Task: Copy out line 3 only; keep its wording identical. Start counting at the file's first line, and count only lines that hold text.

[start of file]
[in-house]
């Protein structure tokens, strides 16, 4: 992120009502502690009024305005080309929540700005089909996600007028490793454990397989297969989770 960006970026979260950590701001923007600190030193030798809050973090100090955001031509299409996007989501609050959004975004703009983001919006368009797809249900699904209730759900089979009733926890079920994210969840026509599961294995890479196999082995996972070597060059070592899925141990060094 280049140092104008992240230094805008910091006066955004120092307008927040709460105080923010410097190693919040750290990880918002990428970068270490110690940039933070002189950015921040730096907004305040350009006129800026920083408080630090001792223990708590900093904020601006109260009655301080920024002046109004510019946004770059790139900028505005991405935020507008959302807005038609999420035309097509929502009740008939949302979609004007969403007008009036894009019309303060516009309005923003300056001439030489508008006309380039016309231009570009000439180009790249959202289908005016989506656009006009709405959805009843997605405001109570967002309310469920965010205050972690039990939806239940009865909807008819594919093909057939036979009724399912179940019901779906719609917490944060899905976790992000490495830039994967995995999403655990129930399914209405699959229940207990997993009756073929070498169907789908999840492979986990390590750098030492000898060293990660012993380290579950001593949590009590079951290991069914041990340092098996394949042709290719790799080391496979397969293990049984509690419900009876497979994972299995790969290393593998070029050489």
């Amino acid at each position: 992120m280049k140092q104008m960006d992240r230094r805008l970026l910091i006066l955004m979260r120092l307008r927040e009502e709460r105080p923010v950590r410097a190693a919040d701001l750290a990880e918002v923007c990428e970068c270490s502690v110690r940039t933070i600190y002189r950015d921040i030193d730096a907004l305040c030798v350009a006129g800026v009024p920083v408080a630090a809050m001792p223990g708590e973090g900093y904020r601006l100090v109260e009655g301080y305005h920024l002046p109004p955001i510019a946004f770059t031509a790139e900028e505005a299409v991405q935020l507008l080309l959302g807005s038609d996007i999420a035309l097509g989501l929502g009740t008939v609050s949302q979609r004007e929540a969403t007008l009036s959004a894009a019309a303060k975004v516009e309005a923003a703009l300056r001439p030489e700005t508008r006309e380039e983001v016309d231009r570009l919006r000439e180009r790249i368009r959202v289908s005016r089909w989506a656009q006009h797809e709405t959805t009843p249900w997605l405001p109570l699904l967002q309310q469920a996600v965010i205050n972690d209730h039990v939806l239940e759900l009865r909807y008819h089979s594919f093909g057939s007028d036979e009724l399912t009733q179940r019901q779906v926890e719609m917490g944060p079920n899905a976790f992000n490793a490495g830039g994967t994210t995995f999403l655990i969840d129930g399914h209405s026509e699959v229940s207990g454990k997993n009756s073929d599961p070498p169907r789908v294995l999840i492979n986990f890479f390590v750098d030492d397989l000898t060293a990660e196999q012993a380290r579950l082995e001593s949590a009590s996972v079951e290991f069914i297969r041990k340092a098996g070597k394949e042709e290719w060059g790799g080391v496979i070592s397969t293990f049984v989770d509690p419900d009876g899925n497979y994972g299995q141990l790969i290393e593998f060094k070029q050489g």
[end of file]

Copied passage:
């Amino acid at each position: 992120m280049k140092q104008m960006d992240r230094r805008l970026l910091i006066l955004m979260r120092l307008r927040e009502e709460r105080p923010v950590r410097a190693a919040d701001l750290a990880e918002v923007c990428e970068c270490s502690v110690r940039t933070i600190y002189r950015d921040i030193d730096a907004l305040c030798v350009a006129g800026v009024p920083v408080a630090a809050m001792p223990g708590e973090g900093y904020r601006l100090v109260e009655g301080y305005h920024l002046p109004p955001i510019a946004f770059t031509a790139e900028e505005a299409v991405q935020l507008l080309l959302g807005s038609d996007i999420a035309l097509g989501l929502g009740t008939v609050s949302q979609r004007e929540a969403t007008l009036s959004a894009a019309a303060k975004v516009e309005a923003a703009l300056r001439p030489e700005t508008r006309e380039e983001v016309d231009r570009l919006r000439e180009r790249i368009r959202v289908s005016r089909w989506a656009q006009h797809e709405t959805t009843p249900w997605l405001p109570l699904l967002q309310q469920a996600v965010i205050n972690d209730h039990v939806l239940e759900l009865r909807y008819h089979s594919f093909g057939s007028d036979e009724l399912t009733q179940r019901q779906v926890e719609m917490g944060p079920n899905a976790f992000n490793a490495g830039g994967t994210t995995f999403l655990i969840d129930g399914h209405s026509e699959v229940s207990g454990k997993n009756s073929d599961p070498p169907r789908v294995l999840i492979n986990f890479f390590v750098d030492d397989l000898t060293a990660e196999q012993a380290r579950l082995e001593s949590a009590s996972v079951e290991f069914i297969r041990k340092a098996g070597k394949e042709e290719w060059g790799g080391v496979i070592s397969t293990f049984v989770d509690p419900d009876g899925n497979y994972g299995q141990l790969i290393e593998f060094k070029q050489g």